What type of `print` formatting do you prefer?

bauss jj_1337 at live.dk
Tue Dec 21 11:17:47 UTC 2021

On Tuesday, 21 December 2021 at 10:07:56 UTC, rempas wrote:
> Before I make my library, I want to first ask what type of 
> formatting you guys prefer between the two I'm going to show 
> you.
> The first one is Rust-like curly brackets as the placeholder. 
> If you leave them empty the format is automatically chosen 
> based one the type. Or you can specify a different format 
> inside the curly brackets. Examples:
> ```d
> print("My name is {}! Nice to meet you!\n", "Maria");
> print("I am {} years old! And in binary, that is: {b:b}\n", 19, 
> 19);
> ```
> In the first case, "Maria" is a string so it will get formatted 
> automatically as a string. In the second case, 19 is a number 
> so it will automatically get formatted as a signed number. But 
> in the second placeholder is is specified that we want the 
> value to be formatted as a signed number in the binary (2) base.
> The second format type is C-like format using the "%" character 
> and then one more character to specify the type. This is simple 
> and pretty much everybody knows it so I'm not going to waste 
> you time and make any examples.
> Personally, I prefer the first way of doing things. The first 
> time a learned about Rust (I don't use Rust tho just to be 
> clear), I LOVED IT!!! It is so much clean and another things is 
> that in pretty much any keyboard layout curly brackets will be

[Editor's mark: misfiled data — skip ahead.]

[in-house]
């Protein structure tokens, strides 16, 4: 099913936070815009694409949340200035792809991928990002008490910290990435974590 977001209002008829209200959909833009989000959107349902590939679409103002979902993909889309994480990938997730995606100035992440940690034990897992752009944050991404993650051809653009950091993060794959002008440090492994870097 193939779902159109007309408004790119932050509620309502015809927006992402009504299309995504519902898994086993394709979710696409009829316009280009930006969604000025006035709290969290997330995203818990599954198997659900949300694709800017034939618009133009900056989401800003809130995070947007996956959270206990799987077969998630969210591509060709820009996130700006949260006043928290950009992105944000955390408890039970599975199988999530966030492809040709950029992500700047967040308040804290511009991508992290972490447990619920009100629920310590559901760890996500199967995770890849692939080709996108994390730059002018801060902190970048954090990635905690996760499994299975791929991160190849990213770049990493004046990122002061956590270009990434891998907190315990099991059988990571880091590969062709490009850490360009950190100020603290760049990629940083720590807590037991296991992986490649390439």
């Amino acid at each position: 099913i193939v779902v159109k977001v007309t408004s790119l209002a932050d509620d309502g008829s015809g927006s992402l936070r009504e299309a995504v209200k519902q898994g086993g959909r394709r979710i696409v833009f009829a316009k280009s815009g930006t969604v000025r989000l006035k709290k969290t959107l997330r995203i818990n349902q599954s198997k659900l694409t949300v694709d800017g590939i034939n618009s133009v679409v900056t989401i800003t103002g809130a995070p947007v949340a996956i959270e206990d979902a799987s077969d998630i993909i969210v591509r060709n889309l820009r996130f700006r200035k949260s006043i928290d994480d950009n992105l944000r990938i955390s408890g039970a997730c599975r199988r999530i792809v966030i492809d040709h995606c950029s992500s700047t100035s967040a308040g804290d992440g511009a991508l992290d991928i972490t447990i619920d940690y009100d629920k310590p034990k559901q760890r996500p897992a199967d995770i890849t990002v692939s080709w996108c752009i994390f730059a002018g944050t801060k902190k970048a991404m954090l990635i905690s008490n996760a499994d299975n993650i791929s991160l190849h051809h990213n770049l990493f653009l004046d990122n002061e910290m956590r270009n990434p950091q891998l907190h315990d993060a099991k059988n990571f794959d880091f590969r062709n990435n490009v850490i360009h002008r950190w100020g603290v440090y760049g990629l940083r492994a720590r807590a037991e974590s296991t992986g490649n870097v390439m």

> closer and easier to press than the percent sign and to add on 
> that, most people have curly brackets to automatically add the 
> closing and so it will be blast to use!!!
> Now I want to make clear that I'm mostly on this approach but I 
> just wanted to ask in case someone can convince me that the 
> C-like way is better. Well... I can see that one thing that is 
> better with the C-like way is that you always see the 
> formatting type so it may be better to some people. Also the 
> design of the Rust-like way will be harder to implement (not 
> that I mind) and it will need discussion. For example we are 
> using "t: type" to specify the type, "b: base" to format as a 
> signed number and specify the base, "f: number" to format as a 
> float and specify the number of floating points etc.
> Thoughts?

Personally I prefer the C# way where it's explicit what "index" 
the argument comes from:

print("My name is {0}! Nice to meet you!\n", "Maria");

// C# doesn't have a binary format, but does hex
// However due to being explicit about the index we can remove 
the second argument for the formatting.
print("I am {0} years old! And in hex, that is: 0x{0:X}\n", 19);

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